To be sanctified literally means to become holy. It’s not the same as being sanctimonious, which is being holier than thou. It’s not about being better than others, or giving the impression of being better than others. Sanctification is a process, one that we submit ourselves to when we say ‘yes’ to Jesus’ work in drawing us closer to God through the blood of his cross.
It’s a process that is lifelong, and God invites us to journey with him toward the likeness of his Son. Only when we commit ourselves to this journey, this process, will we be formed spiritually, and find that the spiritual problems (which get many other names) will wane.
While you’re at it, will you pray with me, that the Lord will draw people committed to being more like Jesus into political office? “The System”, such as it is, has discouraged many Christ-followers from serving in municipal, provincial and federal politics. But that realm needs God’s people as much as any other…maybe more.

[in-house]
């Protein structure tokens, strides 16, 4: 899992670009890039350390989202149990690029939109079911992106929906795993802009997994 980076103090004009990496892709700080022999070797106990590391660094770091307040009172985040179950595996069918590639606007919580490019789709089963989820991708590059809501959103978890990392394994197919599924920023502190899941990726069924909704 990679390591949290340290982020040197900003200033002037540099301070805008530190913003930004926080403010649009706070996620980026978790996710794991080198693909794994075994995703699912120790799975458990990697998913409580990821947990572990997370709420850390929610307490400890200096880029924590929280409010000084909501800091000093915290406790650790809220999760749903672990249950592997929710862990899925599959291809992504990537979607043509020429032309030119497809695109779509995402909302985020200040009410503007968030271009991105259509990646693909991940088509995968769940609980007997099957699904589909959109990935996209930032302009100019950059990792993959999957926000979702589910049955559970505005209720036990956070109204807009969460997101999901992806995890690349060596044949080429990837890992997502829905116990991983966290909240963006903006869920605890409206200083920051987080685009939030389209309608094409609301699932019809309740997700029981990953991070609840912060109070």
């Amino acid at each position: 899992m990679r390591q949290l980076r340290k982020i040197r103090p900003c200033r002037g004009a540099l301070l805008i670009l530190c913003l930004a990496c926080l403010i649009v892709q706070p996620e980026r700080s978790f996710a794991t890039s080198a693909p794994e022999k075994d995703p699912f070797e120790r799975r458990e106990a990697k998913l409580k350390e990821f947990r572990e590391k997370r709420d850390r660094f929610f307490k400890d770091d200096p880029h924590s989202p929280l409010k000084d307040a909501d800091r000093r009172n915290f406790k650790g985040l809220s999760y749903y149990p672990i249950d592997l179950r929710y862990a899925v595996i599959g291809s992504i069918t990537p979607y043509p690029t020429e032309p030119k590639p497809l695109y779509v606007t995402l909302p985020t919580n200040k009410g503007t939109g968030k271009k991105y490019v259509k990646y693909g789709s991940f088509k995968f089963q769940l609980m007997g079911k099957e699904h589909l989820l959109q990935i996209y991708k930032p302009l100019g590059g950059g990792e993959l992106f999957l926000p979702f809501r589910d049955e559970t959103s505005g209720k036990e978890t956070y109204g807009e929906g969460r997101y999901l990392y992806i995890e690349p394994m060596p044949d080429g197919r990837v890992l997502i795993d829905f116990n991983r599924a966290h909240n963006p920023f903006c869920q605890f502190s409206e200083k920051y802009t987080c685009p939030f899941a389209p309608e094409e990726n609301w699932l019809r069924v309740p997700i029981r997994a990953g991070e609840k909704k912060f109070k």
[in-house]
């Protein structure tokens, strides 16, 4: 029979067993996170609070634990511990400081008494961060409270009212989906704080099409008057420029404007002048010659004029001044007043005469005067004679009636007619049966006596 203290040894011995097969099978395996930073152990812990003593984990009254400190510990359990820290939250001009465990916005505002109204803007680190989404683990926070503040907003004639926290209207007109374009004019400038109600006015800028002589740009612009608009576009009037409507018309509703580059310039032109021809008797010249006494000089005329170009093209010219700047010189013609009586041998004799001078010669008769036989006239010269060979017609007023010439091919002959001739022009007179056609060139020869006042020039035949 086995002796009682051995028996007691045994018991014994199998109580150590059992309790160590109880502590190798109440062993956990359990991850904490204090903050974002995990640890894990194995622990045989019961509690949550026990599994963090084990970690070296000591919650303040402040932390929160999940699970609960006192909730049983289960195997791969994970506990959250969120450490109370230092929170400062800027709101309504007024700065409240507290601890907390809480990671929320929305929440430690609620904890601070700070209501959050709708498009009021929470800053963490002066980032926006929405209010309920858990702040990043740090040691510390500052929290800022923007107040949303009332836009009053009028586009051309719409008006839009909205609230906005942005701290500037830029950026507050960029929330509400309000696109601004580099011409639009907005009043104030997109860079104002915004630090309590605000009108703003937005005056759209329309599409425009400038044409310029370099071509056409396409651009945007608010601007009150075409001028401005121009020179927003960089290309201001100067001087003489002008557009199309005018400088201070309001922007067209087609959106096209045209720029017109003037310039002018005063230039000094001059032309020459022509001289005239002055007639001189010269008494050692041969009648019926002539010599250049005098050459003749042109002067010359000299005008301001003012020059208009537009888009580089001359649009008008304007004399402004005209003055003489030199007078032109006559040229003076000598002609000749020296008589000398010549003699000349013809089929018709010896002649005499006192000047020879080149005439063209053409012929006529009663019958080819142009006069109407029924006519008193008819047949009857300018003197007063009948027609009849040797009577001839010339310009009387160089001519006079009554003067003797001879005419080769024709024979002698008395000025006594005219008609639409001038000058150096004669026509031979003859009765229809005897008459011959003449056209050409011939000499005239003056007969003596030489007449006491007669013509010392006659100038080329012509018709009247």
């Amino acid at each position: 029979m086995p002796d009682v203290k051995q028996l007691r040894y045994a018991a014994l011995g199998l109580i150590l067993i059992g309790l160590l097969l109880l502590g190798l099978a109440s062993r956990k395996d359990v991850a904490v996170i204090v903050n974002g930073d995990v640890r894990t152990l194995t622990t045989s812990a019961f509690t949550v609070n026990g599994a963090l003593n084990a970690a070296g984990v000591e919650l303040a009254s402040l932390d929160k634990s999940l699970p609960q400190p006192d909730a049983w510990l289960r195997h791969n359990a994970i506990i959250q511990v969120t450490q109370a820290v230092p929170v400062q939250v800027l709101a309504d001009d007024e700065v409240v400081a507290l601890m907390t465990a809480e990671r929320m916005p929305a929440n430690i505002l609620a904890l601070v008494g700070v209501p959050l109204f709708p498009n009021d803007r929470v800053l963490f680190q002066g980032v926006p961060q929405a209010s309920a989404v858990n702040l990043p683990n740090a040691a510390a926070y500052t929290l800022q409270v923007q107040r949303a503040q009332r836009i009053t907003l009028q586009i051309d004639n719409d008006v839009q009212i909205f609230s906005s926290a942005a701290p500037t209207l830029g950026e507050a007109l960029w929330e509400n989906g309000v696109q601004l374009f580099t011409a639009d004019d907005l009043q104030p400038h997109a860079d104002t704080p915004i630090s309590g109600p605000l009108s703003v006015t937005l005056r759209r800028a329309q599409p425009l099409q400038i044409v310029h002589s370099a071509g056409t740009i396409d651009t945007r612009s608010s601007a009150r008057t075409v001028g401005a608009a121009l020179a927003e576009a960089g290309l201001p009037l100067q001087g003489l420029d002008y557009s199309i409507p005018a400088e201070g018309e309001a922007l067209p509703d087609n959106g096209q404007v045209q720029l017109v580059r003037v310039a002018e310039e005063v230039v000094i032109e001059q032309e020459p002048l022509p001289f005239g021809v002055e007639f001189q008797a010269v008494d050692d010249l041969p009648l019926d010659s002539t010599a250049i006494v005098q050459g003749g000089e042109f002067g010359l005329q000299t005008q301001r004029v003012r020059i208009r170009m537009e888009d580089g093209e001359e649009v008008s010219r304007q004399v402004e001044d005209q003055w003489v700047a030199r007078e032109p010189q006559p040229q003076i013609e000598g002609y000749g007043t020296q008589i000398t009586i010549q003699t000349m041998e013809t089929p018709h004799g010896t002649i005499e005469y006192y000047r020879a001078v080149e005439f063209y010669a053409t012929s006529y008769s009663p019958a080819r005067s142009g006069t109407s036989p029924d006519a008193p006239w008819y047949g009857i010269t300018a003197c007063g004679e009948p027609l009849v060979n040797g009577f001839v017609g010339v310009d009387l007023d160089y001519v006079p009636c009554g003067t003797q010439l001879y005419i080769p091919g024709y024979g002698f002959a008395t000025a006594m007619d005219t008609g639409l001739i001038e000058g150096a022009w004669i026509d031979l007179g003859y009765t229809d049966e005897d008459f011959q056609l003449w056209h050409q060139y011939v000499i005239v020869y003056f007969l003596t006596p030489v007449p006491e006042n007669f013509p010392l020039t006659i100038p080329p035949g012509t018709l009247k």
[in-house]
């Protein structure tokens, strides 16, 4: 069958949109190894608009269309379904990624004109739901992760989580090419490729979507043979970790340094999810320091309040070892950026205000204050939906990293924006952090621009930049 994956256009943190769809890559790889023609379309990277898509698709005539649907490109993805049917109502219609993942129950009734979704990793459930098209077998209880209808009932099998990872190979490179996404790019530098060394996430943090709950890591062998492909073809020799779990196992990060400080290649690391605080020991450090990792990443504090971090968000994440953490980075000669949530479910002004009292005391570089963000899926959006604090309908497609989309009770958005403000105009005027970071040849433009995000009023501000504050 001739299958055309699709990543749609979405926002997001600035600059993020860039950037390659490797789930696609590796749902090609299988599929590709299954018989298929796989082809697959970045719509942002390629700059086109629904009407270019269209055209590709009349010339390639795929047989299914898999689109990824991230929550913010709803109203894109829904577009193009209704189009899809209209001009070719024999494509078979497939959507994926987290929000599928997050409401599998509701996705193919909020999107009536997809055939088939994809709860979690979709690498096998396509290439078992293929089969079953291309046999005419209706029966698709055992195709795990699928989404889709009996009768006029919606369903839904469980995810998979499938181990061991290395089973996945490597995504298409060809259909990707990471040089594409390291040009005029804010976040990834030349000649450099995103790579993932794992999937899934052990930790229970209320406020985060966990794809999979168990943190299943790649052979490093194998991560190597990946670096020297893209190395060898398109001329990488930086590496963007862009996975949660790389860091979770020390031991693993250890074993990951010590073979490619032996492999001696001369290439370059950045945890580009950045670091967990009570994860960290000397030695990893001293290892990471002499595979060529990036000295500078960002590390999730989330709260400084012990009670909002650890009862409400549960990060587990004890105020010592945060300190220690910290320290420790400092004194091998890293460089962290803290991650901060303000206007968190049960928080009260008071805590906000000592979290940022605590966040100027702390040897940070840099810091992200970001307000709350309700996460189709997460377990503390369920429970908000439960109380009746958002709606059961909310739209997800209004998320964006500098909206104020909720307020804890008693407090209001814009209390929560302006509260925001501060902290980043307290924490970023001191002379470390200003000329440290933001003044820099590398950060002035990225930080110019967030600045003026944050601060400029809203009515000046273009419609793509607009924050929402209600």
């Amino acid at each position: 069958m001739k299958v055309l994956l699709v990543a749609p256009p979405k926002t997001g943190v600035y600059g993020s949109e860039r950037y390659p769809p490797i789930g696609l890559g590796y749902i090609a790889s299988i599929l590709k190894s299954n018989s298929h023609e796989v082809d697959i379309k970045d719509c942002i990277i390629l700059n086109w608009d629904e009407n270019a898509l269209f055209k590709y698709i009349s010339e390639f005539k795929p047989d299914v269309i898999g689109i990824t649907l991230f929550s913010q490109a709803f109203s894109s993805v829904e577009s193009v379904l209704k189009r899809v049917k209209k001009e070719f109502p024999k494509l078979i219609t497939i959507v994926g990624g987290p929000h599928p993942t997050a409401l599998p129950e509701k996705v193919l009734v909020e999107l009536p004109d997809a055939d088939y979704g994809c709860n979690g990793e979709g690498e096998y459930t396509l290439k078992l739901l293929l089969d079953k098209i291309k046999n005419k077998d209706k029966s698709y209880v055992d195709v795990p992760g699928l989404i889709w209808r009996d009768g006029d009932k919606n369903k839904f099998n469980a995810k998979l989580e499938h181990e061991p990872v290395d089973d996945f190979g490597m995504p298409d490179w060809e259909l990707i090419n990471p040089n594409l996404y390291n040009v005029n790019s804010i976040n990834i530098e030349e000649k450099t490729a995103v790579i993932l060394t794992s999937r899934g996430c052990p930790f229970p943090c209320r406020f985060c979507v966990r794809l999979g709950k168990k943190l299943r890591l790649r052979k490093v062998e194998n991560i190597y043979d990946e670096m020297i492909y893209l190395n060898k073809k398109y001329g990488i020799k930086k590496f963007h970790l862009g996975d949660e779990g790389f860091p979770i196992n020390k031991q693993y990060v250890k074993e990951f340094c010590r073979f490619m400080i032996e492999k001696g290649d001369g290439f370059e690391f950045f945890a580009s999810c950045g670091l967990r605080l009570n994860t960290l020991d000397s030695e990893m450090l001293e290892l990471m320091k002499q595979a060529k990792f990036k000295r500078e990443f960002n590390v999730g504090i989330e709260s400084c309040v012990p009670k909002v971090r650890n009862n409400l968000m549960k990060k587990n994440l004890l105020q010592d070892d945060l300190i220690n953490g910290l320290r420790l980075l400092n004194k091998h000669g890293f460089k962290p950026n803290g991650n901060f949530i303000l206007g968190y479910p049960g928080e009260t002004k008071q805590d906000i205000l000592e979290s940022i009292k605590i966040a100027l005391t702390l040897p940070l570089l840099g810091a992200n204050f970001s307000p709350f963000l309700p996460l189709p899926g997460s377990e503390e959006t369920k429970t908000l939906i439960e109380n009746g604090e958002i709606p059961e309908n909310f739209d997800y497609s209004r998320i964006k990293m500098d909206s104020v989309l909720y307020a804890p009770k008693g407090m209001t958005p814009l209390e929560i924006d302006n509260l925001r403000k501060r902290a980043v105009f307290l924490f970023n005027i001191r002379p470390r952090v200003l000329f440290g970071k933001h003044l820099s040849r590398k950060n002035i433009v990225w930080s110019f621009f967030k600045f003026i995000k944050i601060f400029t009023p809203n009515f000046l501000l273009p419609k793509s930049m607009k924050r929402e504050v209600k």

Warning: Today’s Encouragementis about as political as I’ll ever get. I’m not looking for a debate. I encourage you to consider the broader issue and what God’s Word has to say to that broader issue. Thanks for reading. JFL
Government by public opinion is almost never a good idea.
Don’t get me wrong: I’m not suggesting that we should ditch democracy; after all, as Sir Winston Churchill once said, “Democracy is the worst form of government, except for all the others.” I think it’s good that the people should elect their governments; I’m blessed to live in a country where that happens regularly.
But when that government, elected by me and many thousands of others, decides to rule by public opinion, we are in trouble. Big trouble.
Take, for example, the report that came out earlier this week that the public health department in the city of Toronto believes that all drugs for personal use should be decriminalized. Why do they believe this? They say that the city’s current policy regarding drugs is not working, and furthermore, they say that a public health consultation has indicated that in general, people favour decriminalization.
Now, personally, I think this is a dangerous idea (that carries a dangerous precedent with it), but let’s set aside the issue of drug decriminalization, and look instead at the principle of government by public opinion. Why is it such a bad idea? After all, if the people elect the government, shouldn’t the government do the people’s bidding?